Patrick Brigham’s Interview – writer and journalist
My guest today is Patrick Brigham, former Editor in Chief of Sofia Western News, Writer and Journalist
You cannot hope to bribe or twist,
Thank God for the British journalist.
But seeing what the man will do - unbribed,
There’s no occasion to.
Humbert Wolfe – The Uncelestial City
Hello Patrick, could you introduce yourself to my readers and tell them a bit more about yourself?
I understand that you lived in Bulgaria for more than 20 years. Why did you choose this particular country?
It chose me as a matter of fact, because even though I was aware of the immanent changes in the political structure of Eastern Europe, it was not until I met a certain Bulgarian writer that I even bothered to find it on the map. I asked him where Bulgaria was, and he said come and see for yourself. That was in 1985, and five years before the alleged changes.
How was it there in the beginning, coming from UK – a country with a well established democracy and culture – and going to an ex-communist country? It was quite a challenge I guess.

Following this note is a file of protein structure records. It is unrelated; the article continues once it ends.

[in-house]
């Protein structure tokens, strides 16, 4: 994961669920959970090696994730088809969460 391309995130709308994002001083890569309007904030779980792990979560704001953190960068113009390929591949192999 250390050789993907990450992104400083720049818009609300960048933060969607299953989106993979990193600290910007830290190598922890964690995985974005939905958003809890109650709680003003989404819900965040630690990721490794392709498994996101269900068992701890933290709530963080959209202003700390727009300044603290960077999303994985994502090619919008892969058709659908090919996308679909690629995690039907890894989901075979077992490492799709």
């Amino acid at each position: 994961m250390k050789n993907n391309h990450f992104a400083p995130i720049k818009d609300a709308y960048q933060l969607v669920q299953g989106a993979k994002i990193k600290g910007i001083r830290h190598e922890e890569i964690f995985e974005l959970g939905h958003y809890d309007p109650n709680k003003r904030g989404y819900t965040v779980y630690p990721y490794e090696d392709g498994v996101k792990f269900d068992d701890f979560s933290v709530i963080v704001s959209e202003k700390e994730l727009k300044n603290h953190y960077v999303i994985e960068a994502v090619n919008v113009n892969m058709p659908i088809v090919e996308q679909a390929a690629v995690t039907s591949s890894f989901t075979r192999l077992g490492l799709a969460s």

When I arrived to live there in1993, I think by then I had heard all the myths and precursors that a floored political system could invent for itself. It is not difficult to see the truth, if you look hard enough, and it was easy for me to see that Bulgaria was a floored democracy and a floored economy.
As a journalist, you had the opportunity to meet a few politicians and business man in that country. Can you tell us about a public person who impressed you the most, whether good or bad?
Most of the politicians were reinvented Communists, because that was how the country was run after the fall of Todor Zhivkov the Bulgarian Communist Party Chief Secretary. It was all a sham, including the house arrest of Zhivkov himself and also the absurd election of the nominated ex-Communist leaders. The first election was a total joke, the only difference between the old regime and the new being, better tailors, nicer cars and whiter teeth.
You recently published two novels, Herodotus – The Gnome of Sofia and Judas Goat – The Kennet Narrow Boat Mystery. Can you tell us a bit more about each of them; is there a common link about them?